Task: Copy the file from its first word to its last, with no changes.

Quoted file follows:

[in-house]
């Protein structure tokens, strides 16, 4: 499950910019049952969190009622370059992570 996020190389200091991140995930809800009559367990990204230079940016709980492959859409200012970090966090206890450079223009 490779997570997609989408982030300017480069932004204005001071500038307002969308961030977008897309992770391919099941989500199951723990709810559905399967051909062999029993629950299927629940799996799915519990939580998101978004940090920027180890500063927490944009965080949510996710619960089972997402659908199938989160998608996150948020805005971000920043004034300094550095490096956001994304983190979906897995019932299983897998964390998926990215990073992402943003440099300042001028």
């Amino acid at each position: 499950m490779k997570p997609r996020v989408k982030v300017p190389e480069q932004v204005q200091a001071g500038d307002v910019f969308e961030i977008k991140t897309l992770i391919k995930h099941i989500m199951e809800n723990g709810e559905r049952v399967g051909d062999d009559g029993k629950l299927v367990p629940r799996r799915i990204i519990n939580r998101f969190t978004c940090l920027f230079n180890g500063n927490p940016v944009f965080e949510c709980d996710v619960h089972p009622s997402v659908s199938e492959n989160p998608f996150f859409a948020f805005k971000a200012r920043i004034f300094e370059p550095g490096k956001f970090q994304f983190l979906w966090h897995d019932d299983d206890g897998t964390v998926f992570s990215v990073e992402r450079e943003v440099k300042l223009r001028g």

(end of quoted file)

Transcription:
[in-house]
């Protein structure tokens, strides 16, 4: 499950910019049952969190009622370059992570 996020190389200091991140995930809800009559367990990204230079940016709980492959859409200012970090966090206890450079223009 490779997570997609989408982030300017480069932004204005001071500038307002969308961030977008897309992770391919099941989500199951723990709810559905399967051909062999029993629950299927629940799996799915519990939580998101978004940090920027180890500063927490944009965080949510996710619960089972997402659908199938989160998608996150948020805005971000920043004034300094550095490096956001994304983190979906897995019932299983897998964390998926990215990073992402943003440099300042001028």
């Amino acid at each position: 499950m490779k997570p997609r996020v989408k982030v300017p190389e480069q932004v204005q200091a001071g500038d307002v910019f969308e961030i977008k991140t897309l992770i391919k995930h099941i989500m199951e809800n723990g709810e559905r049952v399967g051909d062999d009559g029993k629950l299927v367990p629940r799996r799915i990204i519990n939580r998101f969190t978004c940090l920027f230079n180890g500063n927490p940016v944009f965080e949510c709980d996710v619960h089972p009622s997402v659908s199938e492959n989160p998608f996150f859409a948020f805005k971000a200012r920043i004034f300094e370059p550095g490096k956001f970090q994304f983190l979906w966090h897995d019932d299983d206890g897998t964390v998926f992570s990215v990073e992402r450079e943003v440099k300042l223009r001028g």